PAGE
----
Bibliography – 1/23

Gries, L. (2015). Still life with rhetoric: A new materialist approach for visual rhetorics. University Press of Colorado.

I found this book by using Google Scholar to search for works that cite Barthe’s Camera Lucida. In this book, Gries uses the Obama Hope image to study how images circulate and inspire others to create similar images or works within other genres. [HD]

Kress, G., & Van Leeuwen, T. (2006). Reading images: The grammar of visual design (2nd ed.). New York, NY: Routledge.

I found this book by using Google Scholar to search for works that cite Barthe’s Camera Lucida. The authors include a wide-range of discussions about visual communication, with examples of children’s drawings, school textbook illustrations, advertisements, scientific diagrams, and three-dimensional structures (sculptures, toys, architecture, etc.). Through these mediums, they examine how images communicate meaning. [HD]

Murray, J. (2010). Non-discursive rhetoric: Image and affect in multimodal composition. SUNY Press.

I found this book by using Google Scholar to search for works that cite Sontag’s On Photography. Murray draws from philosophy, rhetorical theory, and neuroscience to develop his own model of composing, which brings together writing, technology and the ways our minds process images. Within the book, he details ways writing teachers can help their students create multimodal texts. [HD]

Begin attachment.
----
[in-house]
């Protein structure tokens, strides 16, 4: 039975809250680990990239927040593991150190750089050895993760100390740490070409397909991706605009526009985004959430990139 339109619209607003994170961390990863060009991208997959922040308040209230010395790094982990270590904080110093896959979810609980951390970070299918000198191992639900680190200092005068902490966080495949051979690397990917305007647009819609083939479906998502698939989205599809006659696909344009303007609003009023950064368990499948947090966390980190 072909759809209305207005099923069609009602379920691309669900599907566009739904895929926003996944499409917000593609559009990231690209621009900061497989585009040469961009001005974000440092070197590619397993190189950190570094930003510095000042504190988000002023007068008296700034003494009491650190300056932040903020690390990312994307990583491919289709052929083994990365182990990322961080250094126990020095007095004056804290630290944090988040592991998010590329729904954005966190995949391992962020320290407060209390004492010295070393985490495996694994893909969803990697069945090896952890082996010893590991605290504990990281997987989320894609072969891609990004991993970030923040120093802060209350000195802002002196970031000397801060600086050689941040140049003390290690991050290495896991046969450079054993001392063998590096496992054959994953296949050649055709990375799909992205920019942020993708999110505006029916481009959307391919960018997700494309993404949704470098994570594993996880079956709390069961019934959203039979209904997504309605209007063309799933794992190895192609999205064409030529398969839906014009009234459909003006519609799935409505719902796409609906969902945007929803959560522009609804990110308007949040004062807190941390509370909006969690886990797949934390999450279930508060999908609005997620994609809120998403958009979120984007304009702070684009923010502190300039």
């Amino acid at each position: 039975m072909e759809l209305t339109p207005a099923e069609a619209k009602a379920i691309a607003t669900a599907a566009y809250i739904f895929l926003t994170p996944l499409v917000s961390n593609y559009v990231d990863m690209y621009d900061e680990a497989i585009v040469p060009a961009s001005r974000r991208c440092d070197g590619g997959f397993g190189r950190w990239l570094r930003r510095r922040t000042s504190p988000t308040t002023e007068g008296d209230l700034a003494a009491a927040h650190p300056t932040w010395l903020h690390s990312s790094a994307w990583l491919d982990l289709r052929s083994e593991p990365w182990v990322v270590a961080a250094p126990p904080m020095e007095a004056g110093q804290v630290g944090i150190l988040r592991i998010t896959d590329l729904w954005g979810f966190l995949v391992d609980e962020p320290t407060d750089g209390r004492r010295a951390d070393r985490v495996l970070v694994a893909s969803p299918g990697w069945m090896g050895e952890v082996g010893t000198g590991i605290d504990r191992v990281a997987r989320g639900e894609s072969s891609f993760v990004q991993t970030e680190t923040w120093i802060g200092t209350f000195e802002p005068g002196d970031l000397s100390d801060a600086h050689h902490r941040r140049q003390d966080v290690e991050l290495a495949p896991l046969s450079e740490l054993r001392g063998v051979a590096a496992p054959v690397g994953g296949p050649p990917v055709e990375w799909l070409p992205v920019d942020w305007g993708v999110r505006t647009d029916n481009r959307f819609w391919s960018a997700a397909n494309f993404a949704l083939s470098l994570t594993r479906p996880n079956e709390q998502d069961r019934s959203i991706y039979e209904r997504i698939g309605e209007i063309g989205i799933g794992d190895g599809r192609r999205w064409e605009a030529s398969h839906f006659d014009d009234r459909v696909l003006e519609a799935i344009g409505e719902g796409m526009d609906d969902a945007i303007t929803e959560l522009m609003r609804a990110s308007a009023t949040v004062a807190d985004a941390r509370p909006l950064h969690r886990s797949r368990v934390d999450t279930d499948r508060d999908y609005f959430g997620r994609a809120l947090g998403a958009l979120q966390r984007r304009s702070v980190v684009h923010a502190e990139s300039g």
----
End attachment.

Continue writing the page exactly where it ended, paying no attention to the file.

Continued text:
Rettberg, J. W. (2014). Seeing ourselves through technology: How we use selfies, blogs and wearable devices to see and shape ourselves. United Kingdom: Palgrave Macmillan.

I found this book by using Google Scholar to search for works that cite Barthe’s Camera Lucida. The book was written by Jill Rettberg, a professor of Digital Culture at the University of Bergen in Norway. This open access book explores how we use technologies, selfies, blogs, and other devices to help us understand ourselves in a society where our machines sometimes rule who we are. [HD]

Rose, G. (2016). Visual methodologies: An introduction to researching with visual materials (4th ed.). SAGE.

I found this book by using Google Scholar to search for works that cite Barthe’s Camera Lucida. This is a bestselling guide about visual culture and analyzing and interpreting various forms of visual content. The fourth edition is up-to-date to include discussions of social media and new technologies. Other areas of interest within the book include a chapter about how to use the book, chapters on discourse analysis, and discussions about research methods. [HD]